Wednesday, May 10, 2006

A New Runner's Tale of a Fast Addiction

I've been running for the last few weeks (and months if you count treadmill time). I've never liked running. In fact I used to despise it. When I participated in track it pained me to do 2 laps of jog-stride just because of the distance. Sure I made it through, but since the first mile of a long run is the worst, I only knew any distance over sprinting distances meant pain and suffering. It should be noted again that I wrote "participated" instead of "competing" since I sucked and also didn't try too hard at practice so there really was little chance I would improve. At practice, I positioned myself into sprint races, not because I was fast, but because they were so short. I ran everything from the 400 M (sprint) to the 110M high hurdles and even threw some discus and javelin. I was just happy getting credit on my high school transcript.


Ahhhh!!! Where's the rest of his right leg???

For the next 8 years, I could count on my hand the number of times I ran for more than a mile without stopping. Sure, I played tons of basketball, football, and (you know all too well) occasional ultimate frisbee so I still did plenty of running of over a mile, but not a constant run. Only ultimate comes closest to making me run the entire time, and even then I can walk or jog between points. I guess I should always be running in every sport, but pickup games don't expect such effort. After tearing a ligament in my right knee, I was hesitant to try any sudden-stopping sports because I feared my leg wouldn't be there for me. I still wanted to exercise and got frustrated when I had to place my bicycle in the car. This only left me with long distance running...to my significant other's delight.

Philly has Rocky and the art museum...well DC has Abraham Lincoln!

My SO was a high school running phenom who was a two-event long distance state champion before the end of her sophomore year. Just great. Here I am hating running while she can't run enough. I had been told by others with like mindsets of my own that it's hard at the start, but once you get going, you can't stop. Whatever. The 1st mile hurts too much anyway so I might as well go lift weights or something.

Does this only apply to cars?

Lo and behold, we had some warm days in January and my SO gets me to run a few times. She always wanted someone to run with and I'm not about to let her run on her own without my (not so) brave-self protecting her from our (not at all) dangerous neighborhood. After our first run, it became apparent my beatup sneakers and uncoming soles don't have what it takes to even run a mile (a built-in excuse for the first run). We buy some New Balance shoes and New Balance socks made for flatfooted folks like me and I immediately feel a difference - Part physical from better shoes and part mental knowing I have better shoes so I should run better...damnit! We keep running and slowly, but surely, I run more often and further while complaining less and less. She gave me the pace courtesy by running at my slower speed when I knew she could zoom by me at anytime.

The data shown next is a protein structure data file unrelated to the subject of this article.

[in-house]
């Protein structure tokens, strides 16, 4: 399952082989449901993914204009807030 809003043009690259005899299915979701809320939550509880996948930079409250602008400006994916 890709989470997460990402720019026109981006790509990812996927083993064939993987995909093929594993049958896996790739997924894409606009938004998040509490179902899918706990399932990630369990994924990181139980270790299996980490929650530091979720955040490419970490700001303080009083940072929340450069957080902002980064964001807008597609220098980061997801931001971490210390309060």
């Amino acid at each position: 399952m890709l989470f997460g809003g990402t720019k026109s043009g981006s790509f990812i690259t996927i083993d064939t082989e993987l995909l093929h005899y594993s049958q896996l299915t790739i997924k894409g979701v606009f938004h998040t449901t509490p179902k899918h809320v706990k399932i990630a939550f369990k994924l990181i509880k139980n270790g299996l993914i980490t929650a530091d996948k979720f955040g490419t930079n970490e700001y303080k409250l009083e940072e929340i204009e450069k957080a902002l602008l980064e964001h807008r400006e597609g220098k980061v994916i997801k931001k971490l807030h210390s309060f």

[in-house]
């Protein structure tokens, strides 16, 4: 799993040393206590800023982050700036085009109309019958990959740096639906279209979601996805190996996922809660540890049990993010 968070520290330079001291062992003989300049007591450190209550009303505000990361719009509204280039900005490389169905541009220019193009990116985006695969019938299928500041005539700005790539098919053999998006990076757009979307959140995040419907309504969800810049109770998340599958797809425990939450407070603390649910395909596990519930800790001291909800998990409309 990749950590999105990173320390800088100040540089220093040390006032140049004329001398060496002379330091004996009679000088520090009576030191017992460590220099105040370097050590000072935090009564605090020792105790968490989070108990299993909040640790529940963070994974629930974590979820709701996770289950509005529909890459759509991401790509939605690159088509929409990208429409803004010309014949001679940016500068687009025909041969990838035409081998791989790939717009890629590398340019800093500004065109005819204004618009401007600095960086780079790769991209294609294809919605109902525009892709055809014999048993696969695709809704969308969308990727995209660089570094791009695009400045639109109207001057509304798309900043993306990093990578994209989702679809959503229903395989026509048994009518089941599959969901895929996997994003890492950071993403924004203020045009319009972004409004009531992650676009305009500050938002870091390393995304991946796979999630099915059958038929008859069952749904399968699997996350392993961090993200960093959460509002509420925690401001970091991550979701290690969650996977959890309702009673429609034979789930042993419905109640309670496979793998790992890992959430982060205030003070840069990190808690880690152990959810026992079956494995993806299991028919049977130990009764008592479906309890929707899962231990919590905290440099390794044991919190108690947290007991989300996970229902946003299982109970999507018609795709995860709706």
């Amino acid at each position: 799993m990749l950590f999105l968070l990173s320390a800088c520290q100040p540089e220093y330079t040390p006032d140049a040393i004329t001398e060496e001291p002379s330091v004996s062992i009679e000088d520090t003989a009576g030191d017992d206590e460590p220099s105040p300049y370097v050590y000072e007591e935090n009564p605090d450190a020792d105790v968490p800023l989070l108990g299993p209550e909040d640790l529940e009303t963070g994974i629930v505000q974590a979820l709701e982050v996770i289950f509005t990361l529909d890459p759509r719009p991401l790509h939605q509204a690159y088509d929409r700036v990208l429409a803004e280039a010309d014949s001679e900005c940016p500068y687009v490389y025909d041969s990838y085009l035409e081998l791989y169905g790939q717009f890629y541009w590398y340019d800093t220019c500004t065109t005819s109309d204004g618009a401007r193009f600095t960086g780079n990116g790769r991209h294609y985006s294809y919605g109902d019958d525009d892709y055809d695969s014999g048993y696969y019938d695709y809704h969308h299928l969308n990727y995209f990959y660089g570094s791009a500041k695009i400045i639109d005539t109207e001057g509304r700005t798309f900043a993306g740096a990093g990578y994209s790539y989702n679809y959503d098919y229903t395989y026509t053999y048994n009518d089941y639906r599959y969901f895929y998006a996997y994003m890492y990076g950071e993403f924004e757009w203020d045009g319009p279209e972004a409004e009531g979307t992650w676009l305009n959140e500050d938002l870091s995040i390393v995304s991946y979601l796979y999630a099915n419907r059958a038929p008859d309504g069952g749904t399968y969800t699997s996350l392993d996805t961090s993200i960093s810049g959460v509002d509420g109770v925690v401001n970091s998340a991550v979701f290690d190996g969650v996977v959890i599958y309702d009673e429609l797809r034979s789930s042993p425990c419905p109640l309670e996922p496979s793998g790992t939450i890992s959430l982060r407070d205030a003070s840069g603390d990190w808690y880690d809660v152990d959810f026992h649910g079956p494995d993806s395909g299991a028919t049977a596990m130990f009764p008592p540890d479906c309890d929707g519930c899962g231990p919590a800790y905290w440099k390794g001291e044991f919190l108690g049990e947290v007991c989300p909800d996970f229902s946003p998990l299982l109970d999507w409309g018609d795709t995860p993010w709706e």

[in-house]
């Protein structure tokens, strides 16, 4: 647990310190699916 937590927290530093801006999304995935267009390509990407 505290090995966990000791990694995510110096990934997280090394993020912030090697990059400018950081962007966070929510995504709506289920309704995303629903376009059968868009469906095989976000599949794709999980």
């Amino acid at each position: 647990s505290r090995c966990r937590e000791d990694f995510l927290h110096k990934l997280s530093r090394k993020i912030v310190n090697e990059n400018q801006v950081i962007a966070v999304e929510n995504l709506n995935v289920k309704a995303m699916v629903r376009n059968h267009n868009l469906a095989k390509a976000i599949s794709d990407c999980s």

She'll be coming the mountain when she comes...

I still hate the first mile and a half, but so does everyone. Once you get past that mark, you reach that nirvana known as runner's high. It's not so much a euphoric feeling as it is a lack of feeling in your lower extremities that prevents you from feeling any pain or discomfort while running. Since March, temperatures have been plenty warm for the regular running I now do about 3 times a week. I never thought I'd enjoy running long distances, but now I can't help myself. It helps when there are several good running routes around DC and the Potomac River, but more than that, it just feels good.


Here's how you build your own running shoes...let me know when you finish.

I may even sell my thrice-used and much heralded bike, but let's not walk that plank just yet. I've even entered the Race For the Cure, my first race since high school. It's a 5k or about 3.1 miles (who knew running would teach you measurement conversion?). I might even post my time if it's halfway decent. Until then, here's to few shin splints, twisted ankles, and hoping traffic starts to acknowledge runners in crosswalks by the Memorial Bridge.

5 comments:

sammygeerock said...

Jews were not meant to run! We stand up and fight! (Except that whole WWII thing.)

Chacho said...

That was cool. Thanks for sharing. Good luck on your 5k.

E :) said...

An inspirational post. I have always run, however never very far. I much preferred sports like tennis (at which I was terrible) and touch football. But now I've signed up for the Marine Corps marathon and I'm hoping that I, too, get to that stage where I look forward to running and can no longer feel my legs!

B and T Crowd said...

I tried running yesterday but my right knee decided against it, but I can't really complain if you're training for a marathon. Good luck! I'm glad you found the blog and it has helped, even a little, toward you reaching your marathon goal.

MappyB said...

Nice, good for you on running. I've started on the treadmill, but I need to take that much needed, and dreaded jog outside. It's TOTALLY different.

I was reading an article about runner's high. I've never had it, I'm new to this whole 'moving thing'. I started a blog about my workouts. This article has actually motivated me to find a track nearby. Know of any in Arlingon?